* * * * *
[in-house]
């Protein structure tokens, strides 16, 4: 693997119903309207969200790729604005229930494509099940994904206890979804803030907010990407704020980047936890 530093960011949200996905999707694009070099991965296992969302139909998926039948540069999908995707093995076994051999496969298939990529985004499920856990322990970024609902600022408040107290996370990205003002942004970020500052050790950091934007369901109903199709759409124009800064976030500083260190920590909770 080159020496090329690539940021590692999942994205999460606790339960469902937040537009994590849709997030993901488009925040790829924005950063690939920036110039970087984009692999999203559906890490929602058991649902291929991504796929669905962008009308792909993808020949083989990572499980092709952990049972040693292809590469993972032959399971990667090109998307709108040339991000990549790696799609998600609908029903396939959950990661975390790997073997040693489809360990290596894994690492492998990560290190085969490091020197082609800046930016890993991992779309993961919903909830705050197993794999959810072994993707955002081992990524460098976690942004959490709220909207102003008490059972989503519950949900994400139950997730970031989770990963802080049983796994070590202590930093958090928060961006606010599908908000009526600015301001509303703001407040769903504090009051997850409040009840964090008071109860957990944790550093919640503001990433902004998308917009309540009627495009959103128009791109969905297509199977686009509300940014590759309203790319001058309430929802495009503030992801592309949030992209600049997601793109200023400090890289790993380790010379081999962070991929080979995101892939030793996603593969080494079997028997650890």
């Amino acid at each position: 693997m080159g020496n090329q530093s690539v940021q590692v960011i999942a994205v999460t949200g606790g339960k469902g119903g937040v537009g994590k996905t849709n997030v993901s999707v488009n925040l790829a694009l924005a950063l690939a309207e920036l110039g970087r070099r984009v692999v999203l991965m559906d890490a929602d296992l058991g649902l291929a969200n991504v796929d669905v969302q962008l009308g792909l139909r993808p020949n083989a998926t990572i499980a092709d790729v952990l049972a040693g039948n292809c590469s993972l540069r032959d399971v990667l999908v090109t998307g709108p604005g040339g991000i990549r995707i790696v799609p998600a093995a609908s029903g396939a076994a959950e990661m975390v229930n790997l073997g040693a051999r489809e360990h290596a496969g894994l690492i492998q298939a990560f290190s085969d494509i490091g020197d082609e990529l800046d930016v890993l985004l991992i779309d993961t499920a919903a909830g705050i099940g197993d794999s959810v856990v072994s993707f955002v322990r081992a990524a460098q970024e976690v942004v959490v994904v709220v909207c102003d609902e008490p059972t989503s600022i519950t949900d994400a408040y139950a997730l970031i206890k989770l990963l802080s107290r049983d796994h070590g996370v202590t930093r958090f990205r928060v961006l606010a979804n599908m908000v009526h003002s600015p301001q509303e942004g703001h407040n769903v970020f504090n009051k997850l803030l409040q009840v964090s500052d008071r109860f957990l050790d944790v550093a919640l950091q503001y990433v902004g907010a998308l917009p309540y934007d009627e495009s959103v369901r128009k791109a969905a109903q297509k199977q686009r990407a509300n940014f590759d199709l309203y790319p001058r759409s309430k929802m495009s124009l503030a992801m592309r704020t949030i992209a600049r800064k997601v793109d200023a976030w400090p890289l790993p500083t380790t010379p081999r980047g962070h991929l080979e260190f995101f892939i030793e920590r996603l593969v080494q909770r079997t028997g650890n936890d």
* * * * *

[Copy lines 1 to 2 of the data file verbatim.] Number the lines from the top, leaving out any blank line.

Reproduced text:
[in-house]
């Protein structure tokens, strides 16, 4: 693997119903309207969200790729604005229930494509099940994904206890979804803030907010990407704020980047936890 530093960011949200996905999707694009070099991965296992969302139909998926039948540069999908995707093995076994051999496969298939990529985004499920856990322990970024609902600022408040107290996370990205003002942004970020500052050790950091934007369901109903199709759409124009800064976030500083260190920590909770 080159020496090329690539940021590692999942994205999460606790339960469902937040537009994590849709997030993901488009925040790829924005950063690939920036110039970087984009692999999203559906890490929602058991649902291929991504796929669905962008009308792909993808020949083989990572499980092709952990049972040693292809590469993972032959399971990667090109998307709108040339991000990549790696799609998600609908029903396939959950990661975390790997073997040693489809360990290596894994690492492998990560290190085969490091020197082609800046930016890993991992779309993961919903909830705050197993794999959810072994993707955002081992990524460098976690942004959490709220909207102003008490059972989503519950949900994400139950997730970031989770990963802080049983796994070590202590930093958090928060961006606010599908908000009526600015301001509303703001407040769903504090009051997850409040009840964090008071109860957990944790550093919640503001990433902004998308917009309540009627495009959103128009791109969905297509199977686009509300940014590759309203790319001058309430929802495009503030992801592309949030992209600049997601793109200023400090890289790993380790010379081999962070991929080979995101892939030793996603593969080494079997028997650890």